IDC Survey Finds the Shift to Virtual Events a Modest Success with Room for Improvement
FRAMINGHAM, Mass. – A recent International Data Corporation (IDC) survey confirms that conferencing applications were already in wide use at home and at work prior to the COVID-19 outbreak. When the pandemic created the need to move in-person events to virtual meetings and conferences, these “connected consumers” brought along some expectations. To a large degree, they were looking to replicate their “in person” experiences in the virtual world.
Some of the most common activities when attending an event in person are engaging in conversation, socializing, and networking with other attendees as well as exchanging business cards. Attendees at virtual events want to pursue similar activities by posting to social media, interacting with other social media handles, and exchanging LinkedIn addresses. In fact, IDC found that nearly half of all attendees at virtual events engage using social media, compared to just 16% at in-person events. But few event organizers actively facilitated this kind of attendee interaction with less than half of the events offering live chat to ask questions of speakers or for audience interaction.
“Live events are an important source of information for attendees and this is a function that organizers can handle very well with live streaming and content downloads,” said Wayne Kurtzman, research director, Social and Collaboration at IDC. “But an equally important reason to attend these events in person is the opportunity to meet and network with other people. Organizers still have some work to do here to deliver an experience that will be equally beneficial to a remote and distanced audience.”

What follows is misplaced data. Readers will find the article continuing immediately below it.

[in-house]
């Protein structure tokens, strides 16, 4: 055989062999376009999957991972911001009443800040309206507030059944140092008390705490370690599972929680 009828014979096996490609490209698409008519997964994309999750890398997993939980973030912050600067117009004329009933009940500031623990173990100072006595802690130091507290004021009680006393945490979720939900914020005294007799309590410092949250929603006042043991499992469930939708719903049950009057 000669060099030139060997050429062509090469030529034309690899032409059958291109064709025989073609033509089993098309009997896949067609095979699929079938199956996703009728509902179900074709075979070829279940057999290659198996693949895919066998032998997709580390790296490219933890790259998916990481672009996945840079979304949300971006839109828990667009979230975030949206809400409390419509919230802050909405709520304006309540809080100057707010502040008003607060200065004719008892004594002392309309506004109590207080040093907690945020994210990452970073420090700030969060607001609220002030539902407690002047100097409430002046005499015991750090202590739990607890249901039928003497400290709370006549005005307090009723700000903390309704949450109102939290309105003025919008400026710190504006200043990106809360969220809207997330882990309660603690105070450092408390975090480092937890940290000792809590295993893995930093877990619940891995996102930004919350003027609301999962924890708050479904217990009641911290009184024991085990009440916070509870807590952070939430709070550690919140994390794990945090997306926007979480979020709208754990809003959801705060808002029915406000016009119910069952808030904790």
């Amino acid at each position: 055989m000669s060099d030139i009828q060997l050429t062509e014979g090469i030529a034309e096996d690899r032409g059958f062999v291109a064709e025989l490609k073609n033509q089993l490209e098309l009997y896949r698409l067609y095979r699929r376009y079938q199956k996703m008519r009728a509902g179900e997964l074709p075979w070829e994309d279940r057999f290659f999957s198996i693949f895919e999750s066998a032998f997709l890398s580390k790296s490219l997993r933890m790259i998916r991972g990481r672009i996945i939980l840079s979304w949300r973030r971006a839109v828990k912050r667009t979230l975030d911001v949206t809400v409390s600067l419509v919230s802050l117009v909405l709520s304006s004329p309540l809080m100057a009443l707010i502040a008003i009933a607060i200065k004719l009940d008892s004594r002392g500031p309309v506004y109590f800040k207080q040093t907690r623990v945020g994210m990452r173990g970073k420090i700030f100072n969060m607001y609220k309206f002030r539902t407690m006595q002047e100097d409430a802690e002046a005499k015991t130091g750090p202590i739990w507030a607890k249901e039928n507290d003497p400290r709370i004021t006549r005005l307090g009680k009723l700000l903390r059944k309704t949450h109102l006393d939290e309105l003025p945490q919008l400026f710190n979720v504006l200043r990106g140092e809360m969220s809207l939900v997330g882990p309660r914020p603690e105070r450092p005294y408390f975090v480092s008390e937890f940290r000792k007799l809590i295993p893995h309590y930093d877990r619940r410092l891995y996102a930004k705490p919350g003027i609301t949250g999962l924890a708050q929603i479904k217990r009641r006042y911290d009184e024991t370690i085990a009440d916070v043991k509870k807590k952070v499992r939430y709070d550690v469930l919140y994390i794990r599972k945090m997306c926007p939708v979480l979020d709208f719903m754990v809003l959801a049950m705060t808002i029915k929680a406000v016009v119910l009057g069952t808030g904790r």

The sudden shift to virtual events in the first half of 2020 produced mixed results in terms of attendance. While just over half of the events lost audience in the transition, 46% gained attendees as a result. Removing travel requirements and audience familiarity with video presentations worked together to keep event attendance largely intact.
Overall, about half of the attendees at these virtual events were neutral on their experience, more or less getting what they expected. But nearly a third indicated that they had a better experience than expected with some stating they had a better experience than an in-person event.
From an event organizer’s perspective, the virtual events were largely seen as a success. The metric used by most organizers to measure success was attendance, but downloads, revenue, and audience engagement also scored well. In general, tech companies were more successful with audience engagement while companies with branded communities saw higher session attendance and greater social media hashtag usage. Overall, nearly half found the virtual event to be less expensive to produce than an in-person event.
When asked what could have been done better, event organizers and attendees both identified engagements during the event as one of the top areas for improvement along with audio quality (organizers) and the need for closed captions (attendees) on the technical side. Both groups also identified networking events as something warranting further attention.
“Looking ahead, virtual events are people’s new ‘real world’ events,” added Kurtzman. “To succeed, make sure attendees have easy ways to engage with each other, the organizers, and speakers. Use platforms that were meant for the purpose and prepare the platform, your social team, and support teams. Finally, make the impression a good one with video, lighting, and audio – and usable, authentic content.”
To learn more about what worked well and what did not, please see Wayne Kurtzman’s new blog at https://bit.ly/38u2Vdh.
The IDC report, Virtual Meetings and Conference Survey (IDC #US46604420), examines the preferences, experiences, attitudes, and behaviors of organizers and attendees of in-person events that, due to the COVID-19 pandemic, became virtual events. The research identifies expectations of virtual meeting attendees and organizers., as well as best practices by organizers, and shares recommendations derived from the research.